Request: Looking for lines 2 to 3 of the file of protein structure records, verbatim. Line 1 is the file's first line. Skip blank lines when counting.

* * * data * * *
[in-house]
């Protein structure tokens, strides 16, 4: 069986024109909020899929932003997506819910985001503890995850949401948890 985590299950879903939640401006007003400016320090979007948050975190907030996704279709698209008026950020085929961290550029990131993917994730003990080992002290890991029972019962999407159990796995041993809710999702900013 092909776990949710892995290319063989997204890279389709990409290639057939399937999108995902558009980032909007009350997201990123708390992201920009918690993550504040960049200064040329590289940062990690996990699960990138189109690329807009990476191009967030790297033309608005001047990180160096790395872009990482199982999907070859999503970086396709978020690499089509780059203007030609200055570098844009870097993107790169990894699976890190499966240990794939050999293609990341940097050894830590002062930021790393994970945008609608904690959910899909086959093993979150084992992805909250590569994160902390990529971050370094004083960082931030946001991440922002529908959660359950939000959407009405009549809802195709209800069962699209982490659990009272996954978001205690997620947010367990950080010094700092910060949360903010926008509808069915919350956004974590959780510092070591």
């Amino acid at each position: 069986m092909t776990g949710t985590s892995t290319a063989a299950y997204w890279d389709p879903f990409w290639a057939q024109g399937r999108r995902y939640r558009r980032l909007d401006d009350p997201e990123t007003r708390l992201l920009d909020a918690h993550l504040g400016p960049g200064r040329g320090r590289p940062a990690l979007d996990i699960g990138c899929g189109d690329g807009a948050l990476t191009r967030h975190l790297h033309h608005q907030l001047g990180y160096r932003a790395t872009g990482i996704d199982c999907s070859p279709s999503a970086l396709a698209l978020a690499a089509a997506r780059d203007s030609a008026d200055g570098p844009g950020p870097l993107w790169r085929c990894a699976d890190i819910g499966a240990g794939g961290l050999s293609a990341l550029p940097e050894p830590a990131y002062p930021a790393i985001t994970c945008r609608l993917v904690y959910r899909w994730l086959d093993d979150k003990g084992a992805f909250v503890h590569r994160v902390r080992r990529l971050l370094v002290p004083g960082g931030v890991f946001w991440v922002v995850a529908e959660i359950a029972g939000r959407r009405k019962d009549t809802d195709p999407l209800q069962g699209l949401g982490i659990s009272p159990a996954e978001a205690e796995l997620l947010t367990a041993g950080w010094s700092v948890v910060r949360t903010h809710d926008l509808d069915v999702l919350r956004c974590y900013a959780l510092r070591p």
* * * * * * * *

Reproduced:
């Protein structure tokens, strides 16, 4: 069986024109909020899929932003997506819910985001503890995850949401948890 985590299950879903939640401006007003400016320090979007948050975190907030996704279709698209008026950020085929961290550029990131993917994730003990080992002290890991029972019962999407159990796995041993809710999702900013 092909776990949710892995290319063989997204890279389709990409290639057939399937999108995902558009980032909007009350997201990123708390992201920009918690993550504040960049200064040329590289940062990690996990699960990138189109690329807009990476191009967030790297033309608005001047990180160096790395872009990482199982999907070859999503970086396709978020690499089509780059203007030609200055570098844009870097993107790169990894699976890190499966240990794939050999293609990341940097050894830590002062930021790393994970945008609608904690959910899909086959093993979150084992992805909250590569994160902390990529971050370094004083960082931030946001991440922002529908959660359950939000959407009405009549809802195709209800069962699209982490659990009272996954978001205690997620947010367990950080010094700092910060949360903010926008509808069915919350956004974590959780510092070591």
């Amino acid at each position: 069986m092909t776990g949710t985590s892995t290319a063989a299950y997204w890279d389709p879903f990409w290639a057939q024109g399937r999108r995902y939640r558009r980032l909007d401006d009350p997201e990123t007003r708390l992201l920009d909020a918690h993550l504040g400016p960049g200064r040329g320090r590289p940062a990690l979007d996990i699960g990138c899929g189109d690329g807009a948050l990476t191009r967030h975190l790297h033309h608005q907030l001047g990180y160096r932003a790395t872009g990482i996704d199982c999907s070859p279709s999503a970086l396709a698209l978020a690499a089509a997506r780059d203007s030609a008026d200055g570098p844009g950020p870097l993107w790169r085929c990894a699976d890190i819910g499966a240990g794939g961290l050999s293609a990341l550029p940097e050894p830590a990131y002062p930021a790393i985001t994970c945008r609608l993917v904690y959910r899909w994730l086959d093993d979150k003990g084992a992805f909250v503890h590569r994160v902390r080992r990529l971050l370094v002290p004083g960082g931030v890991f946001w991440v922002v995850a529908e959660i359950a029972g939000r959407r009405k019962d009549t809802d195709p999407l209800q069962g699209l949401g982490i659990s009272p159990a996954e978001a205690e796995l997620l947010t367990a041993g950080w010094s700092v948890v910060r949360t903010h809710d926008l509808d069915v999702l919350r956004c974590y900013a959780l510092r070591p």